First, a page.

4

I'm using Boost Python to make C++ and Python operate together and I have a code that looks like this, creating an instance of a python object and calling one of its member functions.

bp::object myInstance;
// ... myInstance is initialized
bp::object fun = myInstance.attr("myfunction");
fun();

I would like to check if the member function exists before calling it. If it does not exist, I don't want to call.

The problem is: the call to myInstance.attr("myfunction") is successful even if the function does not exist. Hence, the only way to test if the function exists in my current code is by trying to call it, and catching an exception.

Is there any way to check if the function exists without involving exception or calling the function?

  • // ... myInstance is initialized initializing a Python object in C++ is the one of the most poorly documented parts of boost::python and here you left it out! – caps Feb 10 '17 at 1:44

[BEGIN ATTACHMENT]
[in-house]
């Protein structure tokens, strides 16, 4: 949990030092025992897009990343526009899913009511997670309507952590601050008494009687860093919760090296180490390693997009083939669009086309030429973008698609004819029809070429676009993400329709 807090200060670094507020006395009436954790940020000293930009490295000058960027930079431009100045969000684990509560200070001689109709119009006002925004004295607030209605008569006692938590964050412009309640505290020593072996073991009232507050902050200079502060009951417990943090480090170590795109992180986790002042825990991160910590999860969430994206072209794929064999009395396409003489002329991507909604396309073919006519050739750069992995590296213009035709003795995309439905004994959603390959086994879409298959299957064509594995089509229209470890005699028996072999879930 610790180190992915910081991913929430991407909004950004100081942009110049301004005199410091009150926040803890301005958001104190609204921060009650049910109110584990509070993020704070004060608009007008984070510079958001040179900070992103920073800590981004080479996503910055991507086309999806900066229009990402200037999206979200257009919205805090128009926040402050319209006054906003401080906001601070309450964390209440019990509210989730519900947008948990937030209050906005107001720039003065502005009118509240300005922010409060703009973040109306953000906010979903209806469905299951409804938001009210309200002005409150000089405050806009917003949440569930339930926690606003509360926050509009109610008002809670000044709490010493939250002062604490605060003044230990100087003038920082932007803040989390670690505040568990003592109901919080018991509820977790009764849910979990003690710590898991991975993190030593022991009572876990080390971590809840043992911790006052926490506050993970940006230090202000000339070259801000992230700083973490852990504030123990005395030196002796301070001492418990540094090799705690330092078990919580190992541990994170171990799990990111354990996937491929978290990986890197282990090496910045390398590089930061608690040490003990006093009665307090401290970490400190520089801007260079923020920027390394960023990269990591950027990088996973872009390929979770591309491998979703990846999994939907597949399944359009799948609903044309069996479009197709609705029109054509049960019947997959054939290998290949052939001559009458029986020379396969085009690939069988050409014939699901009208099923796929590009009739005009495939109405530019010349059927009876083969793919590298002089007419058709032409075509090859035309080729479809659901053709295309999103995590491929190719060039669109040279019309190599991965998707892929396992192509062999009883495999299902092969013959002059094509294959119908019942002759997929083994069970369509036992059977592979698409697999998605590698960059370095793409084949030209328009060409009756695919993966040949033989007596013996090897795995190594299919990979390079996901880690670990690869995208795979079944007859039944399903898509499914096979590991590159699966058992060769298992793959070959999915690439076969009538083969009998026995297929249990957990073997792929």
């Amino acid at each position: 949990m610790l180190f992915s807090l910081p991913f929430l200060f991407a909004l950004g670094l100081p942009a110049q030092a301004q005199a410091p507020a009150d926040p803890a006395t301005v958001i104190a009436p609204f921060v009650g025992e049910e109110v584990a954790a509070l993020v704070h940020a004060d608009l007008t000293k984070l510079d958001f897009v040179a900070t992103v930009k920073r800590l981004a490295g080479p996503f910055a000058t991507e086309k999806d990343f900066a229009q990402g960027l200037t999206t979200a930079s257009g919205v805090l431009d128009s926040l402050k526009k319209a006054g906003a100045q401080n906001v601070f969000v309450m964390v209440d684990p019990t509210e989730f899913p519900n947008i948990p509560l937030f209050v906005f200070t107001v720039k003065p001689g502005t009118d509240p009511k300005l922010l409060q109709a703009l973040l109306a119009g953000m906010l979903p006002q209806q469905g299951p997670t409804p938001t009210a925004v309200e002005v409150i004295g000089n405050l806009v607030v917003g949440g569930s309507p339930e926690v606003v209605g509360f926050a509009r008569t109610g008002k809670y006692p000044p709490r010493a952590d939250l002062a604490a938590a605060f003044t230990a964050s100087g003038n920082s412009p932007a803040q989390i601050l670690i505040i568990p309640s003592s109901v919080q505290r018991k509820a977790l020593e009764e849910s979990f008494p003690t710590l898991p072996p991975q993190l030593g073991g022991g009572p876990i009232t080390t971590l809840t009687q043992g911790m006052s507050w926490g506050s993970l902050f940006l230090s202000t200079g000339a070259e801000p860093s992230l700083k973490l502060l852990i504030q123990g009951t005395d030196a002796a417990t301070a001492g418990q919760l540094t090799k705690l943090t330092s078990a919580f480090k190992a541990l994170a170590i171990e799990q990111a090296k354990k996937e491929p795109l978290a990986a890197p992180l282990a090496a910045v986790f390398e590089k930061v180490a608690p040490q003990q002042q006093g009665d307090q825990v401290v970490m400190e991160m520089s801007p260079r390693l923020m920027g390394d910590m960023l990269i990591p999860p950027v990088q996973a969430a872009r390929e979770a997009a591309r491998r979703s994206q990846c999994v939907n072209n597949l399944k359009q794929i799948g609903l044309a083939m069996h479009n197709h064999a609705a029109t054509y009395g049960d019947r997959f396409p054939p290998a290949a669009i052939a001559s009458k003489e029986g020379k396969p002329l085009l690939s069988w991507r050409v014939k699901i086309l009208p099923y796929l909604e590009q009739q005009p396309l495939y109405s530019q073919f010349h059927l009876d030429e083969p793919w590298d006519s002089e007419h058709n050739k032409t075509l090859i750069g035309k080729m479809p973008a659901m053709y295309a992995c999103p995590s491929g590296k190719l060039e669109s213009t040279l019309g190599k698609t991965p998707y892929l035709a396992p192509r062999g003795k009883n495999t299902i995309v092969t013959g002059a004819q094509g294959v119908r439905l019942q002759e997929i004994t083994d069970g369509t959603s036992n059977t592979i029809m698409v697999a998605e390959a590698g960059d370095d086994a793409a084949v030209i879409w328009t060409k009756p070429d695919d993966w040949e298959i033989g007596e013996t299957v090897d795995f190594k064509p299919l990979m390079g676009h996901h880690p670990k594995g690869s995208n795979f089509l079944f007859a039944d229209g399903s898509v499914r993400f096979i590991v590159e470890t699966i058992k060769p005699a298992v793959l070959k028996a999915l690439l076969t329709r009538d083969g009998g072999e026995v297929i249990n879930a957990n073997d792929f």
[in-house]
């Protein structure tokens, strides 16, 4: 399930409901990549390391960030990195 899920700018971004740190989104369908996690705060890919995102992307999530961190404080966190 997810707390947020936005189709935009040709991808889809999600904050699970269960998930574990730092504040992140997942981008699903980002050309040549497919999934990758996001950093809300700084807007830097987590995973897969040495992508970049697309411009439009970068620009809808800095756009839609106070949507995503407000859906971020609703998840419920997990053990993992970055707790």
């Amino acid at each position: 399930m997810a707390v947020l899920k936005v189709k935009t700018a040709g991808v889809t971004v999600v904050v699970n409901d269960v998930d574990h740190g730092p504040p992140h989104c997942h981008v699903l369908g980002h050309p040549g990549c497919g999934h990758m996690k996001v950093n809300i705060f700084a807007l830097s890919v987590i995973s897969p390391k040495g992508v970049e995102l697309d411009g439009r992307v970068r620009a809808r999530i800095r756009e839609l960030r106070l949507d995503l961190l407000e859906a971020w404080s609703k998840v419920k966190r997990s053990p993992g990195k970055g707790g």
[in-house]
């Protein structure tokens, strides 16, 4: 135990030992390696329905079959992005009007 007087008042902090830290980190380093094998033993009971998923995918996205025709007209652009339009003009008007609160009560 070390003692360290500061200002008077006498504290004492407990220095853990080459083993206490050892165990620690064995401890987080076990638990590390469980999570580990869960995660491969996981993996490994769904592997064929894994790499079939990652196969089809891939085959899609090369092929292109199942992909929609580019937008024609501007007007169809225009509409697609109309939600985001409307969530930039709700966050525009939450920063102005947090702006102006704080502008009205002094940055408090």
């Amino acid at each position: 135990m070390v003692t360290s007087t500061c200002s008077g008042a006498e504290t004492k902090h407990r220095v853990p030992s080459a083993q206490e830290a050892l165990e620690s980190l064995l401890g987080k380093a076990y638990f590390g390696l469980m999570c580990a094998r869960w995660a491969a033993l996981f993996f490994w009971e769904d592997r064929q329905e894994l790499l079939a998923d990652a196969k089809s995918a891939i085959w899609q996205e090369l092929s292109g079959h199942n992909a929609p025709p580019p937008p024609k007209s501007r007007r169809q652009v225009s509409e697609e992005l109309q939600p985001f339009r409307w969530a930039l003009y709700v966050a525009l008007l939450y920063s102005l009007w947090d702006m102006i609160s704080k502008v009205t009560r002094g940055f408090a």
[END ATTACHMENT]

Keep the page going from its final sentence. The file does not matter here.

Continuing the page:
7

the call to myInstance.attr("myfunction") is successful even if the function does not exist

Pretty sure it throws an AttributeError.

Is there any way to check if the function exists without involving exception or calling the function?

One of the strange holes in Boost.Python is that it doesn't have a hasattr() function. It's easy enough to add:

namespace boost { namespace python {
    bool hasattr(object o, const char* name) {
        return PyObject_HasAttrString(o.ptr(), name);
    }
} }

and then you can just use it:

if (hasattr(myInstance, "myfunction")) {
    bp::object fun = myInstance.attr("myfunction");
    fun();
    // ...
}
  • Indeed myInstance.attr("myfunction") does throw an exception, I don't know why I thought the exception was thrown only when calling the function. I must have messed up the exception guards in my initial code. – sunmat Oct 10 '16 at 13:42

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